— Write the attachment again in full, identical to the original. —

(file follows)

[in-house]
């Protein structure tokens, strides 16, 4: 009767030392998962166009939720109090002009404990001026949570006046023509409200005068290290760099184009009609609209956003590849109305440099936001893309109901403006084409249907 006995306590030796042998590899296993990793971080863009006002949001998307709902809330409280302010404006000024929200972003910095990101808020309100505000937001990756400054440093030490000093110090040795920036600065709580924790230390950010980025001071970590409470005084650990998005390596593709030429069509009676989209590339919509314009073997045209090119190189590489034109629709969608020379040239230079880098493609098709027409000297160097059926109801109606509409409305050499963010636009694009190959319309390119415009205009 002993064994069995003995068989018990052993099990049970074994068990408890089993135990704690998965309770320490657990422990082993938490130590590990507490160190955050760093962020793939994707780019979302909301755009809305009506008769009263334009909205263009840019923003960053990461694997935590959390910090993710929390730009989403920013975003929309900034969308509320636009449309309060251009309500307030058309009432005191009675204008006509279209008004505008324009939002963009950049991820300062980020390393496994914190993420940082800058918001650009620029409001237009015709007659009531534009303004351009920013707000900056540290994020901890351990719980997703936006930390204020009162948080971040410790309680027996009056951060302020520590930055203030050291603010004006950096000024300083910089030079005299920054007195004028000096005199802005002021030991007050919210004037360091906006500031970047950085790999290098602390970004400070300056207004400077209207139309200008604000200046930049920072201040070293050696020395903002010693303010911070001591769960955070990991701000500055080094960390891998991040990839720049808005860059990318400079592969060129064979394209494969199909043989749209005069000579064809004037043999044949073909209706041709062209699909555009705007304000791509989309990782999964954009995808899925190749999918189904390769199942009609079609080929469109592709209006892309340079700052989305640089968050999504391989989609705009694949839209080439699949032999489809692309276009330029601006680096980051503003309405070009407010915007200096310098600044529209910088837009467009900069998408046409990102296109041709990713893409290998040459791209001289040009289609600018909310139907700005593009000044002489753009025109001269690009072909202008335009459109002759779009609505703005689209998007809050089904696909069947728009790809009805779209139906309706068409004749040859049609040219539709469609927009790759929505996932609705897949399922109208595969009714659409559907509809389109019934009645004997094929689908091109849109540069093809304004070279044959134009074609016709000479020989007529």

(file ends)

[in-house]
């Protein structure tokens, strides 16, 4: 009767030392998962166009939720109090002009404990001026949570006046023509409200005068290290760099184009009609609209956003590849109305440099936001893309109901403006084409249907 006995306590030796042998590899296993990793971080863009006002949001998307709902809330409280302010404006000024929200972003910095990101808020309100505000937001990756400054440093030490000093110090040795920036600065709580924790230390950010980025001071970590409470005084650990998005390596593709030429069509009676989209590339919509314009073997045209090119190189590489034109629709969608020379040239230079880098493609098709027409000297160097059926109801109606509409409305050499963010636009694009190959319309390119415009205009 002993064994069995003995068989018990052993099990049970074994068990408890089993135990704690998965309770320490657990422990082993938490130590590990507490160190955050760093962020793939994707780019979302909301755009809305009506008769009263334009909205263009840019923003960053990461694997935590959390910090993710929390730009989403920013975003929309900034969308509320636009449309309060251009309500307030058309009432005191009675204008006509279209008004505008324009939002963009950049991820300062980020390393496994914190993420940082800058918001650009620029409001237009015709007659009531534009303004351009920013707000900056540290994020901890351990719980997703936006930390204020009162948080971040410790309680027996009056951060302020520590930055203030050291603010004006950096000024300083910089030079005299920054007195004028000096005199802005002021030991007050919210004037360091906006500031970047950085790999290098602390970004400070300056207004400077209207139309200008604000200046930049920072201040070293050696020395903002010693303010911070001591769960955070990991701000500055080094960390891998991040990839720049808005860059990318400079592969060129064979394209494969199909043989749209005069000579064809004037043999044949073909209706041709062209699909555009705007304000791509989309990782999964954009995808899925190749999918189904390769199942009609079609080929469109592709209006892309340079700052989305640089968050999504391989989609705009694949839209080439699949032999489809692309276009330029601006680096980051503003309405070009407010915007200096310098600044529209910088837009467009900069998408046409990102296109041709990713893409290998040459791209001289040009289609600018909310139907700005593009000044002489753009025109001269690009072909202008335009459109002759779009609505703005689209998007809050089904696909069947728009790809009805779209139906309706068409004749040859049609040219539709469609927009790759929505996932609705897949399922109208595969009714659409559907509809389109019934009645004997094929689908091109849109540069093809304004070279044959134009074609016709000479020989007529």